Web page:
Friday, January 26, 2007 - Page updated at 12:00 AM

E-mail article     Print

Book Review

"Voices from the Blue Hotel" | Author's "I's" blow the flow of "Voices"

Special to The Seattle Times

Author appearance

Maya Sonenberg reads from "Voices from the Blue Hotel," 7:30 p.m. Saturday, Elliott Bay Book Co., Seattle; free (206-624-6600 or

"Voices from the Blue Hotel"
by Maya Sonenberg
Chiasmus Press, 136 pp., $14.95

In this kaleidoscopic set of "fictions," Maya Sonenberg writes stories about memory and desire that are lucid and memorable because she employs so many distinct voices. Yet there are aspects of this collection that will dash a reader's expectations of what a story is — for better or for worse.

In several stories the narrator is extinguished, and an illuminating authorial "I" takes over to discuss the nature of fiction itself. Near the end of "Wanting What We Don't Want," four consecutive sentences begin with the author's disclosure, "The first time I wrote this ... " The explanations radiate out in different directions, overlaying the story with issues of identity and plotting.

In the arresting "Throwing Voices," the narrator's voice is that of a working-class African-American woman, speaking in Black English to her younger child, a daughter who is in jail for killing her gay brother's white lover. After five pages of gripping narrative comes a section titled "Interrogating the Voice," in which the author takes over, asking, "Why did this voice come to me? And once it did, should I have taken it on?" She unfurls an essay as powerful as the narrative, about the rights of the creative imagination, weighed against the writer "plundering whatever riches she finds."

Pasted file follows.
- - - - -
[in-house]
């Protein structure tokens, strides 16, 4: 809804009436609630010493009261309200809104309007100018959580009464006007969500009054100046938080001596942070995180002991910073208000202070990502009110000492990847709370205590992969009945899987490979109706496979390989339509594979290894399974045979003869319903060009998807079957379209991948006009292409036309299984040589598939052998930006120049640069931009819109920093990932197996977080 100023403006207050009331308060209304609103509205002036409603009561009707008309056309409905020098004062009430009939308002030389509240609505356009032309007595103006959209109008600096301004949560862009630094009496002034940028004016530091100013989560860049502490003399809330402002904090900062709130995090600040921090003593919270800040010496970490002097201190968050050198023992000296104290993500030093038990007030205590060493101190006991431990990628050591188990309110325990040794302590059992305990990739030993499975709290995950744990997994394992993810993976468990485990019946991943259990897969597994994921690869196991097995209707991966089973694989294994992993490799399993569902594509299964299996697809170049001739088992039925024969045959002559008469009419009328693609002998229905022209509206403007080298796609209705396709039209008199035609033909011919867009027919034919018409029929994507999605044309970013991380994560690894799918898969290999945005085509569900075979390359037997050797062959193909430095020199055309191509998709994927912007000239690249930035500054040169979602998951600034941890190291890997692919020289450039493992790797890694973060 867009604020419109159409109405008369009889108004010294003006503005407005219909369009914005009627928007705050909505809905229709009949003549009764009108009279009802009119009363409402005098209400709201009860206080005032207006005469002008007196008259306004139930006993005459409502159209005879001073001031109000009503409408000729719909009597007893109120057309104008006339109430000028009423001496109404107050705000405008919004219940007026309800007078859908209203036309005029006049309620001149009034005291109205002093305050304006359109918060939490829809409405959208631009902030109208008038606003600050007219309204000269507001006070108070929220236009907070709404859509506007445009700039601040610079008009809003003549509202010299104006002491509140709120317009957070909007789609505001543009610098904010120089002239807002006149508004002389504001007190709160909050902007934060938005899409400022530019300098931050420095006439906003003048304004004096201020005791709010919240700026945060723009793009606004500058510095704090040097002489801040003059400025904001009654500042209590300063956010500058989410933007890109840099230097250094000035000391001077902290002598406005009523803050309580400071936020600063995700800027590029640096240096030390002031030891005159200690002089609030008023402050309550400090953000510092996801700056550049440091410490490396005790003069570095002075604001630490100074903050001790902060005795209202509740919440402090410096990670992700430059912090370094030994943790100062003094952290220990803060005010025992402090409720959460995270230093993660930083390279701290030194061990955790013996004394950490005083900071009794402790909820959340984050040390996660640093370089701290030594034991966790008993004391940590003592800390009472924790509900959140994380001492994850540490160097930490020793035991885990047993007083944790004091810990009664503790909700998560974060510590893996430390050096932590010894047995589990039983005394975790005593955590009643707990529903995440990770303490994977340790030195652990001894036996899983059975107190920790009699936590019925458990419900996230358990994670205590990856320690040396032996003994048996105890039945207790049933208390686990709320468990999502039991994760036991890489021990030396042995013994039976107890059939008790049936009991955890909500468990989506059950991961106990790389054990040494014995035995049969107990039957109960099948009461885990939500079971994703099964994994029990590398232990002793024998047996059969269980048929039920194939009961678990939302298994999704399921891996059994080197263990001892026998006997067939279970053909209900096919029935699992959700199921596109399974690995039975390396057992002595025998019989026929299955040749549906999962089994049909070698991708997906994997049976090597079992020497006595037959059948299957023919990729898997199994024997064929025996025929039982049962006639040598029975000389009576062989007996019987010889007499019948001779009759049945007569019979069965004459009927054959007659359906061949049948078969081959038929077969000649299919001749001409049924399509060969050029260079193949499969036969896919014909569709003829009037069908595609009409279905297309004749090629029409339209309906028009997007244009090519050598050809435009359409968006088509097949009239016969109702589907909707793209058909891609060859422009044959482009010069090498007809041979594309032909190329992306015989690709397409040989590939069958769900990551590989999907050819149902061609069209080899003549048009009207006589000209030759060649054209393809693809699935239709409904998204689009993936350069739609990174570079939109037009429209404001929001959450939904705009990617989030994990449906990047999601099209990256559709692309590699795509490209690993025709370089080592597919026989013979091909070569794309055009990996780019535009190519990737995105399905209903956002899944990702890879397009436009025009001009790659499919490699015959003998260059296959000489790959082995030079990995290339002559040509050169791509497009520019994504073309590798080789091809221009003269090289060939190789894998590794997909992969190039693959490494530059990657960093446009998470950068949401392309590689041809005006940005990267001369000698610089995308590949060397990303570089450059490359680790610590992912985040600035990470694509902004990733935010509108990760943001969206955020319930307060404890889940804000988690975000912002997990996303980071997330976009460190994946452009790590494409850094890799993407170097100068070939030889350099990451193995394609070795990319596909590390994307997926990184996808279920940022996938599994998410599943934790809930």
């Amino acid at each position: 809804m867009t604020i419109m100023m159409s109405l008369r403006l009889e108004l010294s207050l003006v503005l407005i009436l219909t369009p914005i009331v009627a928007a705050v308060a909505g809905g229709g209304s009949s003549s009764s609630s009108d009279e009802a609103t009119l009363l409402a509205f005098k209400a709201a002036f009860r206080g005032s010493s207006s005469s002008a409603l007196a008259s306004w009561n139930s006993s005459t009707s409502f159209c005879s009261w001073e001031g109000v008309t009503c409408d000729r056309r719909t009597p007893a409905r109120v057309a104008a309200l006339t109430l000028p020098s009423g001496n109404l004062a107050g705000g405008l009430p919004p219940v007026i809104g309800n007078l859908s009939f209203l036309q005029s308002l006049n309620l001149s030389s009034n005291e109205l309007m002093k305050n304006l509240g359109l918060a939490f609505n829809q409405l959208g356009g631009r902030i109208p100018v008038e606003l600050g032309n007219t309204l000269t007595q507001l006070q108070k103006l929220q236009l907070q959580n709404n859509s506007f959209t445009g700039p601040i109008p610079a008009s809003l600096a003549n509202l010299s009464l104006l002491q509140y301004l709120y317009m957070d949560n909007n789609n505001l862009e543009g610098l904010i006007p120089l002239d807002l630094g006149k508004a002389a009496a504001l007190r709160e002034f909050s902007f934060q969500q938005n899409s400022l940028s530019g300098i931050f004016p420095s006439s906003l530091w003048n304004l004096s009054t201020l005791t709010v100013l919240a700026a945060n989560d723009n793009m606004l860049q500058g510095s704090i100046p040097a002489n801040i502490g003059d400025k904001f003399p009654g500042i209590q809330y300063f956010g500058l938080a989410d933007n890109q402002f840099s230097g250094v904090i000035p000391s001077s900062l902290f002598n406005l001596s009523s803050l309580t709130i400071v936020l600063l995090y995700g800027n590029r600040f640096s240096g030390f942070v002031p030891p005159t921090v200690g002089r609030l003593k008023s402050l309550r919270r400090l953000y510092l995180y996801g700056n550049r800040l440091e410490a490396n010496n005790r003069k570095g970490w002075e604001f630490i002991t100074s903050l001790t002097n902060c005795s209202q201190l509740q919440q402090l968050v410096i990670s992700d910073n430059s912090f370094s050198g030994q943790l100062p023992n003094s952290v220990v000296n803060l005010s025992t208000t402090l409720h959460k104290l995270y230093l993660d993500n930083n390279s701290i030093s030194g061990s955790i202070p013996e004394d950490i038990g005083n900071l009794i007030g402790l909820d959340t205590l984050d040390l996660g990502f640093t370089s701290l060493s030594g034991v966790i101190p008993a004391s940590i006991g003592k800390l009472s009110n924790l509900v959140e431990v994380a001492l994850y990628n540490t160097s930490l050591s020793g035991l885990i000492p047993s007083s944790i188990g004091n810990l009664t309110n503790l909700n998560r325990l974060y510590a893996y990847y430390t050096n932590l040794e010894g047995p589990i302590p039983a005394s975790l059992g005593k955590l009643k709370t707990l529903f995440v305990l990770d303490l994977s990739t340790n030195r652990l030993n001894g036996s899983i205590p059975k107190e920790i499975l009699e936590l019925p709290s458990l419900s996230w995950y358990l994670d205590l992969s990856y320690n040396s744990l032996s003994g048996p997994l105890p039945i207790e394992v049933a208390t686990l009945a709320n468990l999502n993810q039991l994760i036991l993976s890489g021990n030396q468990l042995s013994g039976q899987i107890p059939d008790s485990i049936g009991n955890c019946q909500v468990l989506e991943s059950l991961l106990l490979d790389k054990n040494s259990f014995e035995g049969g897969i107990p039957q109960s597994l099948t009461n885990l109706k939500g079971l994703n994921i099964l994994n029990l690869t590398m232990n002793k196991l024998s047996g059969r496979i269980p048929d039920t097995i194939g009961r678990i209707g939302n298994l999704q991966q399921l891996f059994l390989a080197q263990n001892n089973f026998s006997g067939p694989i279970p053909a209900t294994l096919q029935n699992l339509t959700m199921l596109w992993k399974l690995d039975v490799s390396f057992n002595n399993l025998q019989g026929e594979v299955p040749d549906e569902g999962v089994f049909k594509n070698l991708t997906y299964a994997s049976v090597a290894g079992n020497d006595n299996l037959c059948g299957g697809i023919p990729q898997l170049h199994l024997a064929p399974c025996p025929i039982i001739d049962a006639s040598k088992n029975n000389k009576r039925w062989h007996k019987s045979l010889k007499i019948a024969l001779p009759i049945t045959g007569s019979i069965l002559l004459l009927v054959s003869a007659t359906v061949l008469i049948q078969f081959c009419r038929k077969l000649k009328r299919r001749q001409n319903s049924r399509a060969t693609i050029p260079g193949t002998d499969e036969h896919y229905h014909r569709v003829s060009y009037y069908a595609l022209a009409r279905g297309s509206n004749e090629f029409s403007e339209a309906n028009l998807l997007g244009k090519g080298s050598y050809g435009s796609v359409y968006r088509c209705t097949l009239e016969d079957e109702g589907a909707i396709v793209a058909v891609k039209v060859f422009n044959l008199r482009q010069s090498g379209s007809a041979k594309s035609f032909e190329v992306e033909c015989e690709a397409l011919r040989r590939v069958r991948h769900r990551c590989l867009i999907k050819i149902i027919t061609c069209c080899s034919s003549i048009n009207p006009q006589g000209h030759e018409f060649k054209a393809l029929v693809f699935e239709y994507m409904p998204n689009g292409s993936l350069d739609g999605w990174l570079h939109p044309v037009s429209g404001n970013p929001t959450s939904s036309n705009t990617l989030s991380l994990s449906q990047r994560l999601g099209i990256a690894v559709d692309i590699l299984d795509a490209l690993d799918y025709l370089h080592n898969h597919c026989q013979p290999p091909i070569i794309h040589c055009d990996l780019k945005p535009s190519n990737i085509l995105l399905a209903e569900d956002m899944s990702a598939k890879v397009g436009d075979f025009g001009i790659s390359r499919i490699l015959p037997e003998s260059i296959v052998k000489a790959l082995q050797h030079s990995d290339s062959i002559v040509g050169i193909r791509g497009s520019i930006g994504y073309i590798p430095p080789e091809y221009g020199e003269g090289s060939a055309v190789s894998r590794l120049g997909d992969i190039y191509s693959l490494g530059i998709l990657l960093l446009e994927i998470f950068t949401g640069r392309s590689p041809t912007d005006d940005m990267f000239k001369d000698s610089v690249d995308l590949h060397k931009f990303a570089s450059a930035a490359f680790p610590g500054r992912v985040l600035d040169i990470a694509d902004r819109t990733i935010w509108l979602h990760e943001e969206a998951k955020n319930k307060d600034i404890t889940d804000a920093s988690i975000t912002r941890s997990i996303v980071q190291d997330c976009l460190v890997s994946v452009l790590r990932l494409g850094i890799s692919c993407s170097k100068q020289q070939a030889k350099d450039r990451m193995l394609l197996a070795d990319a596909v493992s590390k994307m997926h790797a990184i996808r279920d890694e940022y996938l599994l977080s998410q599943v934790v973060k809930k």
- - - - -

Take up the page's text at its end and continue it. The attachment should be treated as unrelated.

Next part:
Though both parts of the "story" are stimulating, I found the explanatory essay intrusive. Director of the Creative Writing Program at the University of Washington, Sonenberg is clearly in command of her craft; however, in this over-packaged and over-blogged world, I still believe the naked story can speak for itself.

Not every story is packaged in this way. In the poignant and crisply told "Memento Mori," Gordon has been away from home for 30 years, climbing the world's high peaks and sailing the seas.

He returns with his souvenirs to the house he has inherited from his deceased parents to recover from climbing Everest. There, his encounters with his niece and nephews reveal aspects of his life that he doesn't recognize. This is a fictional moment I will recall with pleasure.

Copyright © The Seattle Times Company


Get home delivery today!